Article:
A situation like this might be hard emotionally, but it could also be more damaging on a career level. Did Fridlund think her relationship or the end of her relationship might affect her football career?
"The answer is that I don't know yet," she tells me. "It was good for me to come out – it was easier – but I think football was confusing because of her. I didn't have my own place to concentrate and do my own thing because I was thinking about her, and we played in the same position, so it was a bit hard."
The welcoming culture of women’s football is central to many of the couples that exist within it. This is evident at matches: while men’s games are made up of a sea of lads mouthing W-A-N-K-E-R at opposition fans, women's games are largely populated by a younger and more diverse crowd, making the vibe a million times better – depending on your lad-tolerance, of course – for fans of any sexuality.
"As there are so many people who are part of that [LGBTQ] community, it's just so part of [the women’s game] – from players, to fans, to even coaches. Because that representation is there, it just naturally is very open and inclusive," Selsby tells me. "I think everyone's fairly comfortable in it, which I think then makes the whole thing nicer and open-minded. It's a bit more of a relaxed atmosphere, and non-judgmental, which is what a lot of people love about football – it's definitely what I love about football."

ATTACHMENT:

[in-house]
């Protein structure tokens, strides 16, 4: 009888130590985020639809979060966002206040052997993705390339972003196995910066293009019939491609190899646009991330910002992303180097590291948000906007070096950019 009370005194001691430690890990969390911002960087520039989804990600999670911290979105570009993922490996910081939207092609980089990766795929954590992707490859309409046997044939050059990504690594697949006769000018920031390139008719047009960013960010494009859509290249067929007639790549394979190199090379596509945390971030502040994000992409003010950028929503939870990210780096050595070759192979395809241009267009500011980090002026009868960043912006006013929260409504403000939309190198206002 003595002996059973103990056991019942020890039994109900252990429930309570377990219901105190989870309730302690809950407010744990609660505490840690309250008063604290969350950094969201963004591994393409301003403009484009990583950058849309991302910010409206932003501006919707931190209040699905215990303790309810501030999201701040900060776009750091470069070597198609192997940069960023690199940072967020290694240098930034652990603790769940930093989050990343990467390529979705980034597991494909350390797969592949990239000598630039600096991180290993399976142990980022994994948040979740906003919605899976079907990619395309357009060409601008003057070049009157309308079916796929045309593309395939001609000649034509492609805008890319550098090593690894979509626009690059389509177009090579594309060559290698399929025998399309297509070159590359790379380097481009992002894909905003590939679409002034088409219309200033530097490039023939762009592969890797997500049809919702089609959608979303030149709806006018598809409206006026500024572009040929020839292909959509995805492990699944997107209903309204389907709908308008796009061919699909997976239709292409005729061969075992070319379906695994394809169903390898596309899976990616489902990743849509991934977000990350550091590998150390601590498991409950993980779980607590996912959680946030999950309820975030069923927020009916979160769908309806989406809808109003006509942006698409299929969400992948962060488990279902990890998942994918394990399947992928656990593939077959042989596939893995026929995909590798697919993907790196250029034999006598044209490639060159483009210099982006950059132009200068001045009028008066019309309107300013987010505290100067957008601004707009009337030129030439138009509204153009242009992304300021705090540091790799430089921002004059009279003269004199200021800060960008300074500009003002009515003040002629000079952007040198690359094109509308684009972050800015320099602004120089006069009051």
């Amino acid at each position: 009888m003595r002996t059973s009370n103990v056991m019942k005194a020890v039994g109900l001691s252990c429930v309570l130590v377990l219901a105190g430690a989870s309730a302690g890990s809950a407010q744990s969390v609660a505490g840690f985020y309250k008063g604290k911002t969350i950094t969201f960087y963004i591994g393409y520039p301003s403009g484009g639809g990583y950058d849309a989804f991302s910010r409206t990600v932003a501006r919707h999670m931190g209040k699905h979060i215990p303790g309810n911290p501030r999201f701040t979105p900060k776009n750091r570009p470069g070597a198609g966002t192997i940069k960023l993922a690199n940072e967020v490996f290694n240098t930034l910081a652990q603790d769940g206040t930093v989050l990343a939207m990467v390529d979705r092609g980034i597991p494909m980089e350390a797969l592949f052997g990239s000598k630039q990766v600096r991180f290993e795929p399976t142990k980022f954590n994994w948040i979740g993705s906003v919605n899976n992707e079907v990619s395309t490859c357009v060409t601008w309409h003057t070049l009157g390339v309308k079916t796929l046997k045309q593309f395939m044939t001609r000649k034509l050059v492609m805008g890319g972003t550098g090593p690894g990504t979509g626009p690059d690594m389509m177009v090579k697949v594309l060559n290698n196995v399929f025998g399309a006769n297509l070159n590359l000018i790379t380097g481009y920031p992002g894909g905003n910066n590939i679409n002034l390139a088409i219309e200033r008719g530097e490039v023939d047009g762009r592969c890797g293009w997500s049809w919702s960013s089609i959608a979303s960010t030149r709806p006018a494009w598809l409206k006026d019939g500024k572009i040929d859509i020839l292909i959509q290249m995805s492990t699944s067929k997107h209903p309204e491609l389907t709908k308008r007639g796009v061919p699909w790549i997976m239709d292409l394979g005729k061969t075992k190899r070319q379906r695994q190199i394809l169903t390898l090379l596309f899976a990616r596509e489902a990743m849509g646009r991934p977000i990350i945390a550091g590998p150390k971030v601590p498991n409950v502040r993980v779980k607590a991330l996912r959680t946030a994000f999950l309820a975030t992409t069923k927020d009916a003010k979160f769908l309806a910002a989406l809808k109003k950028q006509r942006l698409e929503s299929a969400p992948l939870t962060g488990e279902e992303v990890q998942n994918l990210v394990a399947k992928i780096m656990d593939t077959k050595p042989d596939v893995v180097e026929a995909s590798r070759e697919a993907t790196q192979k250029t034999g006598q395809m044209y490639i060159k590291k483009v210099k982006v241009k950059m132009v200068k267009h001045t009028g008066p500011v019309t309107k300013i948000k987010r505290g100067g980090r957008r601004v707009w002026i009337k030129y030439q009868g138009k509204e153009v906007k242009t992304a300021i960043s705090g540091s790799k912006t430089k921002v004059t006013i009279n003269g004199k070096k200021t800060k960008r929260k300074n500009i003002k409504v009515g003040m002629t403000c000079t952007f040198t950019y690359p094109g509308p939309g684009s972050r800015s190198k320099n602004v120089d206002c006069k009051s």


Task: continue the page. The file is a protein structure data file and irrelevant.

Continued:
The inclusive attitudes can also make it easier for the women who experience their first queer relationship through football, like Fridlund: "When we met I hadn't come out yet," she explains. "We were good friends, but most of the people in women's football are understanding that people are gay and that it's really normal. So everyone understood it, and it was really good for me, and a safe place to come out."
Fawcett agrees that the welcoming culture is highly important: "I think we're super lucky with the [grassroots] team, because even new people join and say, 'Oh, you're such a welcoming, friendly group. It's the same as going to the World Cup games, or the European Games, or even the FA Cup final. You go and it's like families and lesbians, basically. It's just super inclusive."
Women's football: the perfect place to find true love, a teammate, or both.